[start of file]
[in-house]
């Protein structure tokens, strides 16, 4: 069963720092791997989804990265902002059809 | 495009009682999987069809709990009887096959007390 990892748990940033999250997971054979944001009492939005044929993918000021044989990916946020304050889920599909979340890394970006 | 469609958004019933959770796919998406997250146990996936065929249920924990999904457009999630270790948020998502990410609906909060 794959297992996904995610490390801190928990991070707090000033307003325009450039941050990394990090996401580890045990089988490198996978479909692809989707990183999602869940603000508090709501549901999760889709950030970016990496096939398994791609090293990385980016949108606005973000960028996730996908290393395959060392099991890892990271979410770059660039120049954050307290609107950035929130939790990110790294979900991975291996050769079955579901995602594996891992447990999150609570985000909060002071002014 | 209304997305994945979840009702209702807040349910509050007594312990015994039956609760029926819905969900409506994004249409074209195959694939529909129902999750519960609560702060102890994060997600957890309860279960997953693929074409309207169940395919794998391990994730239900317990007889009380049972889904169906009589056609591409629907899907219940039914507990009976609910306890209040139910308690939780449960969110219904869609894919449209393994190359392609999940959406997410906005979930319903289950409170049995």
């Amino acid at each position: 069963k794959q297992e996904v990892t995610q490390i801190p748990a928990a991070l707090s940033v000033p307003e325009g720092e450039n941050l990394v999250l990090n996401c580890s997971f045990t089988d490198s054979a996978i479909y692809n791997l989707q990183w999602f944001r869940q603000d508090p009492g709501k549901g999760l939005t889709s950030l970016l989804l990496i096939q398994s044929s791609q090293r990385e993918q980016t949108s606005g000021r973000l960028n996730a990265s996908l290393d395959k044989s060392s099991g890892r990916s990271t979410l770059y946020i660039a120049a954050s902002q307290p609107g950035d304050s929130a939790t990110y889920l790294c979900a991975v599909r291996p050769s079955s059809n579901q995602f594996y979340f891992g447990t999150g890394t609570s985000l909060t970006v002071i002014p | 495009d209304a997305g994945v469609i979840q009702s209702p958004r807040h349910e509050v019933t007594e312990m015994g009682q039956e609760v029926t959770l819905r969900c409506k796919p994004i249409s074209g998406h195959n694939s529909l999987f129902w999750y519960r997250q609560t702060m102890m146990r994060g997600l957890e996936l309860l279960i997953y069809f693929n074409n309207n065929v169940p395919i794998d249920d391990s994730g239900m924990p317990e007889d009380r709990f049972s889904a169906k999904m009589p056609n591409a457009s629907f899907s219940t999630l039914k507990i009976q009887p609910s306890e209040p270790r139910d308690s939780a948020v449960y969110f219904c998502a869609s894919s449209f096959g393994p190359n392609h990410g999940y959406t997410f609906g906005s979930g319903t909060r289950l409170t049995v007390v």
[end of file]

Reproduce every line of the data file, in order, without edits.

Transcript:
[in-house]
């Protein structure tokens, strides 16, 4: 069963720092791997989804990265902002059809 | 495009009682999987069809709990009887096959007390 990892748990940033999250997971054979944001009492939005044929993918000021044989990916946020304050889920599909979340890394970006 | 469609958004019933959770796919998406997250146990996936065929249920924990999904457009999630270790948020998502990410609906909060 794959297992996904995610490390801190928990991070707090000033307003325009450039941050990394990090996401580890045990089988490198996978479909692809989707990183999602869940603000508090709501549901999760889709950030970016990496096939398994791609090293990385980016949108606005973000960028996730996908290393395959060392099991890892990271979410770059660039120049954050307290609107950035929130939790990110790294979900991975291996050769079955579901995602594996891992447990999150609570985000909060002071002014 | 209304997305994945979840009702209702807040349910509050007594312990015994039956609760029926819905969900409506994004249409074209195959694939529909129902999750519960609560702060102890994060997600957890309860279960997953693929074409309207169940395919794998391990994730239900317990007889009380049972889904169906009589056609591409629907899907219940039914507990009976609910306890209040139910308690939780449960969110219904869609894919449209393994190359392609999940959406997410906005979930319903289950409170049995």
């Amino acid at each position: 069963k794959q297992e996904v990892t995610q490390i801190p748990a928990a991070l707090s940033v000033p307003e325009g720092e450039n941050l990394v999250l990090n996401c580890s997971f045990t089988d490198s054979a996978i479909y692809n791997l989707q990183w999602f944001r869940q603000d508090p009492g709501k549901g999760l939005t889709s950030l970016l989804l990496i096939q398994s044929s791609q090293r990385e993918q980016t949108s606005g000021r973000l960028n996730a990265s996908l290393d395959k044989s060392s099991g890892r990916s990271t979410l770059y946020i660039a120049a954050s902002q307290p609107g950035d304050s929130a939790t990110y889920l790294c979900a991975v599909r291996p050769s079955s059809n579901q995602f594996y979340f891992g447990t999150g890394t609570s985000l909060t970006v002071i002014p | 495009d209304a997305g994945v469609i979840q009702s209702p958004r807040h349910e509050v019933t007594e312990m015994g009682q039956e609760v029926t959770l819905r969900c409506k796919p994004i249409s074209g998406h195959n694939s529909l999987f129902w999750y519960r997250q609560t702060m102890m146990r994060g997600l957890e996936l309860l279960i997953y069809f693929n074409n309207n065929v169940p395919i794998d249920d391990s994730g239900m924990p317990e007889d009380r709990f049972s889904a169906k999904m009589p056609n591409a457009s629907f899907s219940t999630l039914k507990i009976q009887p609910s306890e209040p270790r139910d308690s939780a948020v449960y969110f219904c998502a869609s894919s449209f096959g393994p190359n392609h990410g999940y959406t997410f609906g906005s979930g319903t909060r289950l409170t049995v007390v």